A 'Health'y Alternative
[The "To Your Health" column] is great! Info is very helpful -- authoritative without being too technical. Wish we could get it into the Current here in San Antonio. Keep it coming, please.
I Love 'Buffy'
Kudos to Belinda Acosta for the television fandom story ["Fandemonium!" Feb. 15], and showing that you don't have to be mentally deficient to love a television show. I thought her story missed out on a few key points as to why some shows develop such a following, and so I wanted to add my two cents.
I have a good job and a degree from a top university. I have interviewed rock stars. I have traveled the world. I have a social life. Yet every Tuesday night I set my VCR for Buffy the Vampire Slayer. As a newspaper journalist I love the wordplay. As an aspiring fiction writer I find the plotting and pace of the show something I can only hope to achieve. And as a student of myth, philosophy, and religion, Buffy is the closest thing our modern culture has, aside from Star Wars and Lord of the Rings, to what mythologist extraordinaire Joseph Campbell described as the human need to retell the common myths of quest, love, and responsibility anew for each generation. The Greeks did it their way, with poetic verse about their gods told around the fire. We do it ours, with a super-stylish blonde battling demons on the boob tube, a medium considered the trailer trash of modern entertainment. If creator Joss Whedon had written a bestseller, or created a movie trilogy -- or even one movie -- as good as the television show, Buffy fans would have been proud to be quoted in the Chronicle about their appreciation of the show. Instead, they, like me, probably get funny looks at work when they gush about that week's episode. Too many people can't get past the cultural stumbling block of the words "television show."
It's like being able to afford a McMansion in suburban north San Antonio but instead opting for a quiet cottage near downtown. Many won't understand, but it's their loss.
I consider myself luckier than those whose worlds revolve around, say, Star Wars. Movies are a one- -- or, if you're lucky, three- or four- -- time shot. A television show, if done well, promises more chances to watch and appreciate.
'I Like the Coach'
After reading the Chronicle for 15 years, I must have gotten a little complacent. I just assumed that the Coach would always be there, even as I was playing the confusing "how can I find his column now?" game.
And then here comes Michael Bolduc ["Postmarks: Coach Hits a New Low," Feb. 15] to wake me up to the potential of a mass uprising against that which I hold dear by hordes of "bitter, close-minded" Cowboy fans like him.
So here goes -- I like the Coach. I read the Coach every single week. His column is the first thing I read when I pick up the Chronicle, and it's often the reason I go out of my way to pick it up at all. The guy can write, and if he doesn't always have a magical insight on the football-by-God-Longhorns, at least he's able to give us something unique that's worth reading, instead of a Kirk Bohls space-filler.
As far as "five times as many people" reading the column if Bolduc wrote it, I sure didn't see any reason for that in the letter he wrote.
Without Goodman, City Suffers
If term limits force Jackie Goodman off City Council, we will lose one of the best advocates for people and animals this city has. Neighborhoods, human services, arts, the environment, women, and poor people will lose out also. I hope all voters sign the petition to get her on the ballot.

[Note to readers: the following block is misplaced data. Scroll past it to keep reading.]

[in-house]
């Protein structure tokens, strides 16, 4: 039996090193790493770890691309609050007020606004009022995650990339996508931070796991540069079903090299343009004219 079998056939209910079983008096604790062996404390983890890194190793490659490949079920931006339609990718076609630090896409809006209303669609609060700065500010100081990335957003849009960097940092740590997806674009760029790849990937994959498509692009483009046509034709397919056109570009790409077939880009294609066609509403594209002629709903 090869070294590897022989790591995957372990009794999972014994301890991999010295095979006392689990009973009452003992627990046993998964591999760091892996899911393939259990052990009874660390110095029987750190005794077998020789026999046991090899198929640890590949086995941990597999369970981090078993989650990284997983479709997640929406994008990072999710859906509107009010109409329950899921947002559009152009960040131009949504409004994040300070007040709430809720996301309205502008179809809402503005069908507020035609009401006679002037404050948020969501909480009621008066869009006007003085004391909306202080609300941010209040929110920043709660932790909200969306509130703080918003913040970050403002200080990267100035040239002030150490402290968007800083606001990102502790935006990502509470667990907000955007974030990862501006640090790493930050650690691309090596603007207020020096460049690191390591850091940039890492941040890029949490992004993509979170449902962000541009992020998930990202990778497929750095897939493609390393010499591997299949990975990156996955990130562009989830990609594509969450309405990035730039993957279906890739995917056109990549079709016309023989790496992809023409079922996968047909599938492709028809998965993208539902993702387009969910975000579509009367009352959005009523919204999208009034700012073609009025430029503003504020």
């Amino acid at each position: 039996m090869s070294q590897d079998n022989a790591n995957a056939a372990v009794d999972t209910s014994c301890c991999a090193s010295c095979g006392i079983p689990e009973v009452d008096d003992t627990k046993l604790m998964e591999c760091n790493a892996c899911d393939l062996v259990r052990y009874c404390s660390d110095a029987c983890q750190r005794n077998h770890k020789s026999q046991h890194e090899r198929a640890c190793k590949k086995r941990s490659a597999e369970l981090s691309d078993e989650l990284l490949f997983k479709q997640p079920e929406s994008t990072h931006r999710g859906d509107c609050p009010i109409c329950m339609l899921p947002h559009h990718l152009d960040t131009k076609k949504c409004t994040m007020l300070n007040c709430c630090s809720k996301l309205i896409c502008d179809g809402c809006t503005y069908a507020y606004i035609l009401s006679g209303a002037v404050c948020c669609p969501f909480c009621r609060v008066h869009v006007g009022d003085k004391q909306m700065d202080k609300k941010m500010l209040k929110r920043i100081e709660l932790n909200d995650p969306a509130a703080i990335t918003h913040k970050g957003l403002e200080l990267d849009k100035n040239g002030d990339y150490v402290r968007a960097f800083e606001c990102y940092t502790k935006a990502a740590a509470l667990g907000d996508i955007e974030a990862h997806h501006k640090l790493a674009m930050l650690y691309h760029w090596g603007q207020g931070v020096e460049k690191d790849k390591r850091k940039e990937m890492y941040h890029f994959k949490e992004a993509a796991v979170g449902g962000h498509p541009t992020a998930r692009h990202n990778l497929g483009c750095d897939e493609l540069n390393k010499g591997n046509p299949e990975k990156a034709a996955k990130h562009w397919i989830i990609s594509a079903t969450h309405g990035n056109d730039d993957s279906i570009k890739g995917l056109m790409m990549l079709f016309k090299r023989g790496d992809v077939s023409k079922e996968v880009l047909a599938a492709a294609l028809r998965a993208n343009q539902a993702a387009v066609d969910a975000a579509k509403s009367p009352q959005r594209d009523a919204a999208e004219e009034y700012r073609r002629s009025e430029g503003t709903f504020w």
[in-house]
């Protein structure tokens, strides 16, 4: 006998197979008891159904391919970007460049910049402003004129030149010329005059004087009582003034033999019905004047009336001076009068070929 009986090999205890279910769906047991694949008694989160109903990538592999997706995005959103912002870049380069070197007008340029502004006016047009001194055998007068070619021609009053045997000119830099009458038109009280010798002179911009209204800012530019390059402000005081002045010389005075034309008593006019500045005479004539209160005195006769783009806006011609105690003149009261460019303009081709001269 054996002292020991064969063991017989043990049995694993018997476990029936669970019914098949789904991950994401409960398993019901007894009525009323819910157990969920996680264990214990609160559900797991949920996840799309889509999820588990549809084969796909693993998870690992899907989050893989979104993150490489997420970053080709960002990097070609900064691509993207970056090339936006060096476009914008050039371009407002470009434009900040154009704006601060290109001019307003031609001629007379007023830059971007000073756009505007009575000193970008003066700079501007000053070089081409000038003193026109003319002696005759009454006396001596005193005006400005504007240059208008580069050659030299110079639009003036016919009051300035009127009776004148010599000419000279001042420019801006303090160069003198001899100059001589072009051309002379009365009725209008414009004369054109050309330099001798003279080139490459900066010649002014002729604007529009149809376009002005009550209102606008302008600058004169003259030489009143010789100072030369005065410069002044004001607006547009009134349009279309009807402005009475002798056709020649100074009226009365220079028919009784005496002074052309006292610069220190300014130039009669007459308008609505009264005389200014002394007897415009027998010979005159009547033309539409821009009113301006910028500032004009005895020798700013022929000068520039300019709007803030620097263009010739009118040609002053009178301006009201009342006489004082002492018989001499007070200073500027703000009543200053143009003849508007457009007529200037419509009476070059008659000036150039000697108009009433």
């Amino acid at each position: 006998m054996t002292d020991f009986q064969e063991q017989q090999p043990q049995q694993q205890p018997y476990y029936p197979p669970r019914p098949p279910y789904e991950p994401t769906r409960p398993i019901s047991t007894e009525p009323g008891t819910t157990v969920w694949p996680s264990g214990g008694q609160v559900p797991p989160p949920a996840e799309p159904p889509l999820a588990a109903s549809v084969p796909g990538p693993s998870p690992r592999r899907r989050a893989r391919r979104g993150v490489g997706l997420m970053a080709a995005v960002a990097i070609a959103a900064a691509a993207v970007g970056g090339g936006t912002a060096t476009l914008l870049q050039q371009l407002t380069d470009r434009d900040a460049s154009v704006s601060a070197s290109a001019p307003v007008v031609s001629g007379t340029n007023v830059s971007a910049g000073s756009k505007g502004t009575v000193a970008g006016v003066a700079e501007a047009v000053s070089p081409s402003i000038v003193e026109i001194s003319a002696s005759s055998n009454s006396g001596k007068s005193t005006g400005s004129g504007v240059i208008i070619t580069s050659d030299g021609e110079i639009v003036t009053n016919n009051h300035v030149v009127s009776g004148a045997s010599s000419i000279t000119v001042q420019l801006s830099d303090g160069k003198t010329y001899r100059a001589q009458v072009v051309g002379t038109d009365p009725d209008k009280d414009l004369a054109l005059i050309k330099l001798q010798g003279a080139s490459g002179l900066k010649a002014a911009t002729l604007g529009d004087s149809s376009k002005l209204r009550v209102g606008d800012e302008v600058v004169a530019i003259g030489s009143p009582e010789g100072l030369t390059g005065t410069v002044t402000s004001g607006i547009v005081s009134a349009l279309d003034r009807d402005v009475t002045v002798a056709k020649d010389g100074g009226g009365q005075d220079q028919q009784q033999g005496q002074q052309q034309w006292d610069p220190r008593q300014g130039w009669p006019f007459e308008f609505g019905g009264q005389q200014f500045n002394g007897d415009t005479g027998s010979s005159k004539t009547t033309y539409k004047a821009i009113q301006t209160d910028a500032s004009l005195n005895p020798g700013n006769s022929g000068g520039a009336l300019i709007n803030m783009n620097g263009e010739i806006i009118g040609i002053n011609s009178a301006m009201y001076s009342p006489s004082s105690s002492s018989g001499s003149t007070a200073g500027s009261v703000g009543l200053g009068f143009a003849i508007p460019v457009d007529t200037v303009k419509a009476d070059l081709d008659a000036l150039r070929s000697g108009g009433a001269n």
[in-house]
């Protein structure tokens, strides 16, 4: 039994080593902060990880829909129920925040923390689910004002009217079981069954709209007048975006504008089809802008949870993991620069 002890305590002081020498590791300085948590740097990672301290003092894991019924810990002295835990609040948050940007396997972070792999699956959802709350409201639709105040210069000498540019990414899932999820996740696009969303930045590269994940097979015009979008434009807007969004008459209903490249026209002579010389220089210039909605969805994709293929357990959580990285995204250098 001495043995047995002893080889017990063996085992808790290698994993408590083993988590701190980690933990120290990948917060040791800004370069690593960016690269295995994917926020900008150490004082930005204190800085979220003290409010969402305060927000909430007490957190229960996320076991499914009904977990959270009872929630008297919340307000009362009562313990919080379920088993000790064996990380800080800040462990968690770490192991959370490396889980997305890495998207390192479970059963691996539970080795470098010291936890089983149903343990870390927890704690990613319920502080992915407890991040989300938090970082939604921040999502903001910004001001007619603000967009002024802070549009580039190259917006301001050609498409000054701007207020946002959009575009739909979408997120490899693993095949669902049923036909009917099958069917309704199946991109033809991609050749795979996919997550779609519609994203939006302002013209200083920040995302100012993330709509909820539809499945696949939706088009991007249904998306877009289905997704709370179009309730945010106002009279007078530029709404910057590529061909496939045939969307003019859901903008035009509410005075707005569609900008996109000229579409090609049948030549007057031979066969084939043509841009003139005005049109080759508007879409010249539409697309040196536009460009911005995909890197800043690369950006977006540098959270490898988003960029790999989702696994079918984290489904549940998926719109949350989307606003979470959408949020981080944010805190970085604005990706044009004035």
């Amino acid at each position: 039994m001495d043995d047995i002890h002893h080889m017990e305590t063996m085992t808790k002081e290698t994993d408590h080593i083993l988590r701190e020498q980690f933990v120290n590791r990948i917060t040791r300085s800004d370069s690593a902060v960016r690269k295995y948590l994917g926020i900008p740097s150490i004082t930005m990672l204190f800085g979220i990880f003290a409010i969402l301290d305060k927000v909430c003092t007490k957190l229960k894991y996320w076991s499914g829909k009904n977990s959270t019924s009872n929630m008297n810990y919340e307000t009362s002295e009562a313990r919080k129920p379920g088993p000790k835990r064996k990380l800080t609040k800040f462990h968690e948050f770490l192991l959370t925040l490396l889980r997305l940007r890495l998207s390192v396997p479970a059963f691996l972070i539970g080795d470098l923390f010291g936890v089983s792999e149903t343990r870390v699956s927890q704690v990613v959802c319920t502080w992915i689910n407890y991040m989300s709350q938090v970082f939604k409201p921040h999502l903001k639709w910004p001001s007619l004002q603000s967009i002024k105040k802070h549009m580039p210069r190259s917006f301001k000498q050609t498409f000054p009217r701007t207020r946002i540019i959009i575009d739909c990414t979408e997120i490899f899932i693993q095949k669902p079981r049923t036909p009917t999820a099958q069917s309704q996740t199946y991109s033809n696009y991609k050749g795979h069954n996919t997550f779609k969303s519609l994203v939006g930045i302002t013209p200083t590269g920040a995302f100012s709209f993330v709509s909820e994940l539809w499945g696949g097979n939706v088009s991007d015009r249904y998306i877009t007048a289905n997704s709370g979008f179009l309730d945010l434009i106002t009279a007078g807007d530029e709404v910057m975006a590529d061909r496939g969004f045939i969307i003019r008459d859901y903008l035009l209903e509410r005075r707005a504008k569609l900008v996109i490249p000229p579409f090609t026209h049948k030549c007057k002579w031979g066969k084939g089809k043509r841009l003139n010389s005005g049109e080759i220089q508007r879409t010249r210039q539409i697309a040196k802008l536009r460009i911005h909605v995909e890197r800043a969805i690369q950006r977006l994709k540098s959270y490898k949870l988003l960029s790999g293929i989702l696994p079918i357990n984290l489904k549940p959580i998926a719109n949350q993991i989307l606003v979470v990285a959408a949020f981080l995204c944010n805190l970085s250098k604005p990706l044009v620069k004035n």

I am on the Animal Advisory Commission and have observed Jackie Goodman's work on issues that affect animals and people who care about them. I have found her to be intelligent, hard-working, ethical, compassionate, and a very good listener.
When I informed her that poor people could not afford to reclaim their impounded pets because of high fees, she immediately grasped the solution and convinced her colleagues to address the problem. Not only did she do right by low-income people, she did right by animals as well.
I consistently watch City Council meetings on Channel 6. I am always impressed by questions she asks. The recent discussion about women's reproductive rights had me cheering out loud for her.
In last week's letters, Bill Bunch alleged that City Council put "non-developers in the role of second-class citizens." Animal advocates are often treated as "second-class citizens" by those who view animal issues as unimportant. But Jackie Goodman has always understood that animal issues are people issues because many of us care deeply about our companion animals.
I have never seen Jackie Goodman treat anyone, anyone as a second-class citizen. On the contrary, I have seen her be totally attentive to someone testifying about people with disabilities, another issue often relegated second-class status.
If Jackie Goodman is term-limited out of office, we will be deprived of her dedication and advocacy for people who need it most. It will be a sorry day for Austin. I hope your readers sign her petition.
Embracing Mexicano History
Sharing a bit of history!
My (our) grandparents and other relatives crossed the border, Mexico into United States (Laredo) -- very early 1900s, legally. Other Mexicanos, not so patient, entered the U.S. illegally, either by smuggling themselves across the border(s) or having someone help them. No harsh penalties for illegal entry existed until 1929. A Mexicano caught crossing the border illegally was told that if he wished to enter the U.S., he had to do so at a regular station and pay the fees. The Immigration Act of 19l7 established a literacy test and head tax, but these theoretical restrictions on entry did not apply to Mexican immigration. Upon demand from representatives of growers' associations and industrial companies, the Department of Labor granted exemptions from these regulations to recruits for beet fields, railroad gangs, and other contracted labor. These exemptions, which were granted each year from 1917 to 1920, allowed over 50,000 Mexicanos to enter the United States. Now these Mexicanos -- have left their footprints on this Land! They made America greater and more beautiful.